I eventually reached out to the LEGO Ideas team as well as representatives of other LEGO fan groups through the LEGO Ambassador Forum to understand what was happening with the LEGO Ideas TRON set. It turns out that other LEGO fans also noticed the unusual connection between the bikes and the display-stand, and both Brickset.com and BrickFanz.com mentioned it in their reviews. In addition, I have also contacted LEGO’s customer service to see if they have an official explanation. Eventually, we heard back from the LEGO Ideas team with the following response:
Having conferred with the design team, we can assure you that the TRON: Legacy set has been through and passed all the usual and rigorous model quality tests as any other LEGO set available today; tests that ensure that we deliver the highest quality product and experience. Our LEGO designers are continually pushing the boundaries of the LEGO building system as elements evolve and this affects our building techniques and guidelines for doing so. Particularly through LEGO Ideas products we’re not shy about pushing these boundaries (no doubt inspired by how fans build sometimes) in order to bring the most innovative and cool products to market that will please both AFOLs (Adult Fans of LEGO) and other fans. In this case, the decision was made to allow this connection as it would allow for an easier removal of the Light Cycles from the base.
So, now we know that the connection between the bikes and the display-stand was indeed very much on purpose. As I mentioned at the beginning, the slightly elevated chassis allows the wheels to freely turn, and LEGO deemed the light connection between the chassis and the display-stand suitable for keeping the bikes easily removable. I don’t necessarily agree with the building technique of using only half a stud for the connection, as this keeps the bikes much too loose, however I do appreciate LEGO designers continuing to push boundaries and develop new techniques.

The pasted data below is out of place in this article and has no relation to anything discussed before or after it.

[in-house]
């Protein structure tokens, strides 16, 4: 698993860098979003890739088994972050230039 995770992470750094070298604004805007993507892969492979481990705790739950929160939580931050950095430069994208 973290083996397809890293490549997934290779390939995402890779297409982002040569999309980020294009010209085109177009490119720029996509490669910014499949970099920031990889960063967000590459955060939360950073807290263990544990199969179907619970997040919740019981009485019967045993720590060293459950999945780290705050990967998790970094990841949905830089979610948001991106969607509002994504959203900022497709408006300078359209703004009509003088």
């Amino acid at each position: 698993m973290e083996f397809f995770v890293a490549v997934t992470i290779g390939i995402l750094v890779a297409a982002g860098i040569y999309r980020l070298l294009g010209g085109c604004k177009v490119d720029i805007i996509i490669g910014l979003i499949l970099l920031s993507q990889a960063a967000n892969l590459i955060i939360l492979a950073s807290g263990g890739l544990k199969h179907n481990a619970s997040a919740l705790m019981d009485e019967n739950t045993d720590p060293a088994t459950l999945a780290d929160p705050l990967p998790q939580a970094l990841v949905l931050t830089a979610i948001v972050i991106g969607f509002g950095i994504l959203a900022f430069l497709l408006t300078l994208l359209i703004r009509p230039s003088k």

I just hope that in the future, when LEGO designers use new and never-before-seen techniques, they will clearly point them out in the instructions. This way, they won’t be missed or misinterpreted by LEGO fans, resulting in incorrect building or usage. In the case of the #21314 LEGO Ideas TRON: Legacy set, it is very easy to make the mistake of pressing down on the bikes too hard to try to connect them to the base and thus put stress on the elements (particularly the edge of the wheels). The instructions don’t point this out, but the bikes suppose to just hover over the surface and slightly sit on top of the two jumper-plate studs – sort of like how the Light Cycles seem to hover over the grid in the film. 🙂
If you have any questions or concerns about the update from the LEGO Ideas team in regards to the #21314 LEGO Ideas TRON: Legacy set, post them in the comment section below, and I can forward them on your behalf. Also, you are welcome to discuss your thoughts on LEGO designers using interesting new building techniques. Are there any other unusual techniques you found in recently released sets? Feel free to share! 😉